Activision Blizzard’s chief operating officer, Frances Townsend, will step down from her post at Blizzard Entertainment after almost eight years at the company. Townsend joined Activision back in 2010 after serving as a national security advisor for former-President George W. Bush from 2001 to 2009. She was named chief operating officer of Blizzard Entertainment in 2012 after leaving her position as a senior advisor to President Obama.
Last week, Activision Blizzard announced that its president, Frances Townsend, would be transitioning out of her role as Activision Blizzard’s chief executive and president, and returning to the role of executive vice president and chief operating officer, effective immediately. According to Activision Blizzard’s statement, the transition was approved by the board of directors at the first meeting of its newly-selected board of directors following the 2017 annual meeting of stockholders. The executive vice president role will be filled by Activision Blizzard’s chief operating officer, Teledyne Technologies chairman and chief executive officer Jeffrey G. Kurtenacker, effective immediately.
It was reported this week that Activision Blizzard CFO Jeff Kurtenacker has left the company, according to a source close to the company. He was a high-ranking financial executive at the company, and most recently was overseeing the company’s international operations. He was reportedly leaving the company to “pursue a new opportunity.” He has been with the company since 2012.. Read more about blizzard activision and let us know what you think.
It’s a “y” day, which means there’s been another development in the continuing Blizzard sexual harassment and discrimination controversy. This time, the issue centers on Frances Townsend, the company’s head of corporate affairs, who, as readers will remember, sent out a stunningly aggressive internal missive that garnered an employee letter of criticism. Townsend is no longer the executive sponsor of the ABK Women’s Network, which is an organization for female workers at the business, according to IGN.
Townsend stated in a statement that she “believes in doing what’s best for the Network” and that she “will continue to support and promote the Network’s work as best she can.” While her dismissal from the ABK Women’s Network has been verified, it’s essential to note that she has not left ActiBlizz and is still working there.
Townsend’s departure from the network comes after she denounced the California lawsuit, and by extension the claims of the company’s whistleblowers and victims, in a leaked internal memo that sounded eerily similar to Blizzard’s initial response to the lawsuit, which dismissed the claims as outdated and unprovable. And, according to Activision, she sparked Twitter drama last week when she subtweeted an article demonizing whistleblowing, which sparked backlash from employees on the platform, prompting her to block Blizzard employees and journalists, and then delete her own Twitter account – all on her own volition.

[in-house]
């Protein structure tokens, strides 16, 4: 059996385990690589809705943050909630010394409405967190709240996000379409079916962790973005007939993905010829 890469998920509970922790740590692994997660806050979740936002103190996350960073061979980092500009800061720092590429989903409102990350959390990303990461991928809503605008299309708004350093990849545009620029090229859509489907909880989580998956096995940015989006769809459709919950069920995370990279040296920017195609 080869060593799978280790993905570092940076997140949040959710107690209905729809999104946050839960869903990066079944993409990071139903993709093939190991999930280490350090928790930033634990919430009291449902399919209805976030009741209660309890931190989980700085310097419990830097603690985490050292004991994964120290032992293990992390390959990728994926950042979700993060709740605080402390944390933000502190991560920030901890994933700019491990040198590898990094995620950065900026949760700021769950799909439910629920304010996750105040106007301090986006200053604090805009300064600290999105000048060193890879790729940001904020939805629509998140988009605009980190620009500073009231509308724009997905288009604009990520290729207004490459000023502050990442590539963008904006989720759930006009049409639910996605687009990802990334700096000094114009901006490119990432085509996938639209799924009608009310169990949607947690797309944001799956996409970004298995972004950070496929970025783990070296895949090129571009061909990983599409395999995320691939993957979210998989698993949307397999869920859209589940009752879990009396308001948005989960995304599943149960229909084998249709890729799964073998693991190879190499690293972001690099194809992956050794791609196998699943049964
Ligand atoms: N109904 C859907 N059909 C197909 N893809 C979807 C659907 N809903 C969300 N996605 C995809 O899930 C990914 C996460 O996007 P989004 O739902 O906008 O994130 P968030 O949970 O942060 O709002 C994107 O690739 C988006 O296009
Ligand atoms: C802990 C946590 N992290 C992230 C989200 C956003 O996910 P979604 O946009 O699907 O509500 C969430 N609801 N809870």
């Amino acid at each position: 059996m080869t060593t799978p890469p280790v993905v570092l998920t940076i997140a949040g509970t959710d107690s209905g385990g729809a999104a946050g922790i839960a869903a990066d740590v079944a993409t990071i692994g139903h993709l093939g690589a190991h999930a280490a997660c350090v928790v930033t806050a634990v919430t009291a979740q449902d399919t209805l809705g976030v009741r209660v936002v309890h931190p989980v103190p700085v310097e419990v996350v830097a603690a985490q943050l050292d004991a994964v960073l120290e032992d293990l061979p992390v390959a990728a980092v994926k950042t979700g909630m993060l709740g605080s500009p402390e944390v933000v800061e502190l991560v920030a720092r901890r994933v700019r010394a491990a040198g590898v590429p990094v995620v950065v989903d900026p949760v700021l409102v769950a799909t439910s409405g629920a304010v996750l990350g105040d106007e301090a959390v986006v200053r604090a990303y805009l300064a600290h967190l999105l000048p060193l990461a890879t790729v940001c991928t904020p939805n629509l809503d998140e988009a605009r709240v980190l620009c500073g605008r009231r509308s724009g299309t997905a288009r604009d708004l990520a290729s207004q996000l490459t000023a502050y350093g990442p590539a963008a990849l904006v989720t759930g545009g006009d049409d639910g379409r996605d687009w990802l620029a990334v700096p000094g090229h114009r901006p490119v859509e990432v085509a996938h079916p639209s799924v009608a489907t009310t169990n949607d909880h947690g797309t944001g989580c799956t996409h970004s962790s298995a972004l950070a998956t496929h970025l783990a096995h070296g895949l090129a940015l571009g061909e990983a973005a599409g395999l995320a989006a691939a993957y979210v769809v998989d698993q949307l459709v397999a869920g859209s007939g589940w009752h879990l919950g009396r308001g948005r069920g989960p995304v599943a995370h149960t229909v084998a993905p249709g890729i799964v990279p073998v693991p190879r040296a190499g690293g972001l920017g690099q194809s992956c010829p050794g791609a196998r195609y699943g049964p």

More than 3,000 current ABK workers signed an open letter last week, urging Fran Townsend to step down as sponsor of the ABK Women’s Network, among other things. We are grateful that she listened, and we hope that this will be followed by leadership responding to the rest of the workers’ requests.
August 7, 2021 — ABetterABK (@ABetterABK)
In other Blizzard news, renowned MMO composer Jeff Kurtenacker, who joined the company just last year and is well-known around here for his work on the WildStar soundtrack in particular, announced his resignation on Twitter — and it seems pretty sudden. “I’ve stepped down from my job at Blizzard Entertainment, and although I’m not sure what’s next for me, I’m excited to work on new projects with new people,” he writes.
• Activision-Blizzard: Frances Townsend resigns from one of her studio posts, while Jeff Kurtenacker leaves the company • Activision-Blizzard sexism scandal day 17: More esports sponsors contemplate leaving Overwatch League • Activision-Blizzard sexism scandal day 18: More esports sponsors consider ditching Overwatch League Blizzard may live on, but it will never be Blizzard again, according to the patch notes. • Q2 2021: Activision sales are up, Blizzard MAUs are down amid sexism controversy • Activision-Blizzard Day 14: Brack and Meschuk departures, fraud lawsuit, proto-union, and Q2 financials By not working at Blizzard, the gamer in the notorious BlizzCon video claims she “dodged a bullet.” J. Allen Brack, the CEO of Blizzard, is stepping down ahead of today’s investor call. Jeff Strain, a former co-founder of ArenaNet, has called for gaming developers to form a union. • Has Blizzard’s sexism lawsuit altered your gaming plans? • Massively Overthinking: Has Blizzard’s sexism lawsuit changed your gaming plans? • The WoW Factor: What makes this new Blizzard controversy stand out? • Activision-Blizzard walkout organizers respond to Kotick, Kotaku exposes ‘Cosby suite’ attendees • Activision-Blizzard CEO Bobby Kotick: ‘The leadership team has heard you loud and clear’ • Blizzard’s sexism controversy continues, with 2500 developers signing a petition criticizing Acti-reaction Blizzard’s • Casually Classic: Making the Decision to Quit WoW or Not MMO Week in Review: The Blizzard You Thought You Knew Has Passed Away • Blizzard’s culture of “abuse, inequity, and apathy” has been apologized for by Chris Metzen. ‘I am very sorry that I failed you,’ Mike Morhaime says to female Blizzard employees. The World of Warcraft Factor: No monarch can reign forever Activision pushes down on deflection as J Allen Brack confronts Blizzard employees over sexism controversy Furious World of Warcraft gamers conduct a protest against Activision Blizzard • California has filed a lawsuit against Activision-Blizzard for discrimination and a misogynistic, poisonous workplace atmosphere.
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